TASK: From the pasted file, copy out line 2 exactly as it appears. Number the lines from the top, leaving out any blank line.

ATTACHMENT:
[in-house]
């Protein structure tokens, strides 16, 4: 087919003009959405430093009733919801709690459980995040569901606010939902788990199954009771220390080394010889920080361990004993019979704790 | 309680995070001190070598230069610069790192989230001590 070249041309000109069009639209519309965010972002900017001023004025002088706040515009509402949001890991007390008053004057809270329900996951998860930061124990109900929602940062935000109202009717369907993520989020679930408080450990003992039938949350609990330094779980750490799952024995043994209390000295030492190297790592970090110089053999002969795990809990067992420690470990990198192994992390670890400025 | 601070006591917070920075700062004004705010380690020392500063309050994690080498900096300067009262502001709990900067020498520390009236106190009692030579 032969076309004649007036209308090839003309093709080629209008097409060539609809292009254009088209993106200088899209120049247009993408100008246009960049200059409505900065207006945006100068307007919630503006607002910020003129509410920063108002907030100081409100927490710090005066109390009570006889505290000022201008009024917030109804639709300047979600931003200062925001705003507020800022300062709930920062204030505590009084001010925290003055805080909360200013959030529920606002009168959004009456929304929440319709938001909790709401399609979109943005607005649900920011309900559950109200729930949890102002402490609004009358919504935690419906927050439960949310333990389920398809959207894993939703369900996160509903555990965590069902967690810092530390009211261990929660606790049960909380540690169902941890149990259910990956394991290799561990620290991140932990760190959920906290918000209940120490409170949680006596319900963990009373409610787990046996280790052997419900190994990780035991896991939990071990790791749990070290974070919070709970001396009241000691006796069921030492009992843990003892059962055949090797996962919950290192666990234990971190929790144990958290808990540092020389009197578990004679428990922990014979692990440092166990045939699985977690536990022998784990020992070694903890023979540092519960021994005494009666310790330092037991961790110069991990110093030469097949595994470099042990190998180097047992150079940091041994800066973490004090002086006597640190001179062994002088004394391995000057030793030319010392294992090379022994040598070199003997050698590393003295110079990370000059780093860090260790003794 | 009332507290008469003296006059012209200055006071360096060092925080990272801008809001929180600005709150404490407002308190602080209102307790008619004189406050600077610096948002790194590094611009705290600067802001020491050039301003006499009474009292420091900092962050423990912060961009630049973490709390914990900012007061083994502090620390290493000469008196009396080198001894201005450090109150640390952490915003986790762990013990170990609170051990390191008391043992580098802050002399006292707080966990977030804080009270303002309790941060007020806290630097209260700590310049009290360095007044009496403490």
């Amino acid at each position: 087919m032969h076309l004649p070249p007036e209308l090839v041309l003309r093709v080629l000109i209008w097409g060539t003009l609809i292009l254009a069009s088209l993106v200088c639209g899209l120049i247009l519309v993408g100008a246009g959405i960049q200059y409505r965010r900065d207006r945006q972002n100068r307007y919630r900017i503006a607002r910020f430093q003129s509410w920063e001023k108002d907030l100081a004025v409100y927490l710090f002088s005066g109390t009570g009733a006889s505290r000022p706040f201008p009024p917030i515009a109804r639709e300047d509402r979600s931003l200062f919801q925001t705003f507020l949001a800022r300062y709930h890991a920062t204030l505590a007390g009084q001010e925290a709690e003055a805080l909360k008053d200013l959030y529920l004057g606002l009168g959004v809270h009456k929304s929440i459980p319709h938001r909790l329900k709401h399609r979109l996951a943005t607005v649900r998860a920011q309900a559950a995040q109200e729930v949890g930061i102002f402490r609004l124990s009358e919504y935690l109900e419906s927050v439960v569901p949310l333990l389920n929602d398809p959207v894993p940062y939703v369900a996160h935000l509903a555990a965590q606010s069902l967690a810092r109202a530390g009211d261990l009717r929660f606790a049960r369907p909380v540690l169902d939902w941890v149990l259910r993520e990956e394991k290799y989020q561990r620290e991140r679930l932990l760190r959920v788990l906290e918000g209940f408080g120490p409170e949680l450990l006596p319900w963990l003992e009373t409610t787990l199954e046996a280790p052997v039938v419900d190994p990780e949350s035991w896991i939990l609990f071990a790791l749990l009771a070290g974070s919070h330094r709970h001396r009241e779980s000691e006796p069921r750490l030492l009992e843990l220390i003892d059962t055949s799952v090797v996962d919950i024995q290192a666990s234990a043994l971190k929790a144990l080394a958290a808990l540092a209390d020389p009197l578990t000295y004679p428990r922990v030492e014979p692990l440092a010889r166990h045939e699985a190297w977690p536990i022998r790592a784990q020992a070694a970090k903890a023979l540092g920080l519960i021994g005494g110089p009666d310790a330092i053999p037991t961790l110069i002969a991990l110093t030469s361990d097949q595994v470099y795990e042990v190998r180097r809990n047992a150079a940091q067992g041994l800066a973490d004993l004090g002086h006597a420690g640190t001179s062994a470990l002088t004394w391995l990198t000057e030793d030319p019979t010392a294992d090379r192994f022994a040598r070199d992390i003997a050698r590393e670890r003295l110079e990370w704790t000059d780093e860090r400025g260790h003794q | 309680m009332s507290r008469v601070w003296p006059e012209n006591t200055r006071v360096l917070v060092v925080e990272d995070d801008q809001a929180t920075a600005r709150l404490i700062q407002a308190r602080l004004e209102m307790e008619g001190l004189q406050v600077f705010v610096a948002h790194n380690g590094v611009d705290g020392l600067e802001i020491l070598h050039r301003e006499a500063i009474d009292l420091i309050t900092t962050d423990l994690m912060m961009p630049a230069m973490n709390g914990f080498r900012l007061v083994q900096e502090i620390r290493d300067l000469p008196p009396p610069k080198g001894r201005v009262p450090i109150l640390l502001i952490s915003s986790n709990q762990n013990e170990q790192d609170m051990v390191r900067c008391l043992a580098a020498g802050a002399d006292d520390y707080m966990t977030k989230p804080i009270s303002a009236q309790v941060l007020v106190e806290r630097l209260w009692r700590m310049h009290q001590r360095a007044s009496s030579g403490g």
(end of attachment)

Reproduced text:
């Protein structure tokens, strides 16, 4: 087919003009959405430093009733919801709690459980995040569901606010939902788990199954009771220390080394010889920080361990004993019979704790 | 309680995070001190070598230069610069790192989230001590 070249041309000109069009639209519309965010972002900017001023004025002088706040515009509402949001890991007390008053004057809270329900996951998860930061124990109900929602940062935000109202009717369907993520989020679930408080450990003992039938949350609990330094779980750490799952024995043994209390000295030492190297790592970090110089053999002969795990809990067992420690470990990198192994992390670890400025 | 601070006591917070920075700062004004705010380690020392500063309050994690080498900096300067009262502001709990900067020498520390009236106190009692030579 032969076309004649007036209308090839003309093709080629209008097409060539609809292009254009088209993106200088899209120049247009993408100008246009960049200059409505900065207006945006100068307007919630503006607002910020003129509410920063108002907030100081409100927490710090005066109390009570006889505290000022201008009024917030109804639709300047979600931003200062925001705003507020800022300062709930920062204030505590009084001010925290003055805080909360200013959030529920606002009168959004009456929304929440319709938001909790709401399609979109943005607005649900920011309900559950109200729930949890102002402490609004009358919504935690419906927050439960949310333990389920398809959207894993939703369900996160509903555990965590069902967690810092530390009211261990929660606790049960909380540690169902941890149990259910990956394991290799561990620290991140932990760190959920906290918000209940120490409170949680006596319900963990009373409610787990046996280790052997419900190994990780035991896991939990071990790791749990070290974070919070709970001396009241000691006796069921030492009992843990003892059962055949090797996962919950290192666990234990971190929790144990958290808990540092020389009197578990004679428990922990014979692990440092166990045939699985977690536990022998784990020992070694903890023979540092519960021994005494009666310790330092037991961790110069991990110093030469097949595994470099042990190998180097047992150079940091041994800066973490004090002086006597640190001179062994002088004394391995000057030793030319010392294992090379022994040598070199003997050698590393003295110079990370000059780093860090260790003794 | 009332507290008469003296006059012209200055006071360096060092925080990272801008809001929180600005709150404490407002308190602080209102307790008619004189406050600077610096948002790194590094611009705290600067802001020491050039301003006499009474009292420091900092962050423990912060961009630049973490709390914990900012007061083994502090620390290493000469008196009396080198001894201005450090109150640390952490915003986790762990013990170990609170051990390191008391043992580098802050002399006292707080966990977030804080009270303002309790941060007020806290630097209260700590310049009290360095007044009496403490």